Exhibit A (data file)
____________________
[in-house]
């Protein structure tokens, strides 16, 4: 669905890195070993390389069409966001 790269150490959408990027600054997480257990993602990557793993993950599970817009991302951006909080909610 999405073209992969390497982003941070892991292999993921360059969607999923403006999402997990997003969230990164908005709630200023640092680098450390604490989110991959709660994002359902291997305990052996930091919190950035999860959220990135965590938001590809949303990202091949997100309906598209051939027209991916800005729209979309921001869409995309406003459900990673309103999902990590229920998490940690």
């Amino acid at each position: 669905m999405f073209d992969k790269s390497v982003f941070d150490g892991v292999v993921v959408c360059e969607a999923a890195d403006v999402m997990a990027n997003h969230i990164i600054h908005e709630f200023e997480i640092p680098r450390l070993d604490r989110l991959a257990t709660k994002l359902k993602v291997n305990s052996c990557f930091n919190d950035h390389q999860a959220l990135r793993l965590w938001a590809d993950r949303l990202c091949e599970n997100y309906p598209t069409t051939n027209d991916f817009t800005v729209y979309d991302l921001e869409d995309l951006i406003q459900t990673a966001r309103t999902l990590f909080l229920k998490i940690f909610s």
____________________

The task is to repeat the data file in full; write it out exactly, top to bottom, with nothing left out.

[in-house]
């Protein structure tokens, strides 16, 4: 669905890195070993390389069409966001 790269150490959408990027600054997480257990993602990557793993993950599970817009991302951006909080909610 999405073209992969390497982003941070892991292999993921360059969607999923403006999402997990997003969230990164908005709630200023640092680098450390604490989110991959709660994002359902291997305990052996930091919190950035999860959220990135965590938001590809949303990202091949997100309906598209051939027209991916800005729209979309921001869409995309406003459900990673309103999902990590229920998490940690």
């Amino acid at each position: 669905m999405f073209d992969k790269s390497v982003f941070d150490g892991v292999v993921v959408c360059e969607a999923a890195d403006v999402m997990a990027n997003h969230i990164i600054h908005e709630f200023e997480i640092p680098r450390l070993d604490r989110l991959a257990t709660k994002l359902k993602v291997n305990s052996c990557f930091n919190d950035h390389q999860a959220l990135r793993l965590w938001a590809d993950r949303l990202c091949e599970n997100y309906p598209t069409t051939n027209d991916f817009t800005v729209y979309d991302l921001e869409d995309l951006i406003q459900t990673a966001r309103t999902l990590f909080l229920k998490i940690f909610s």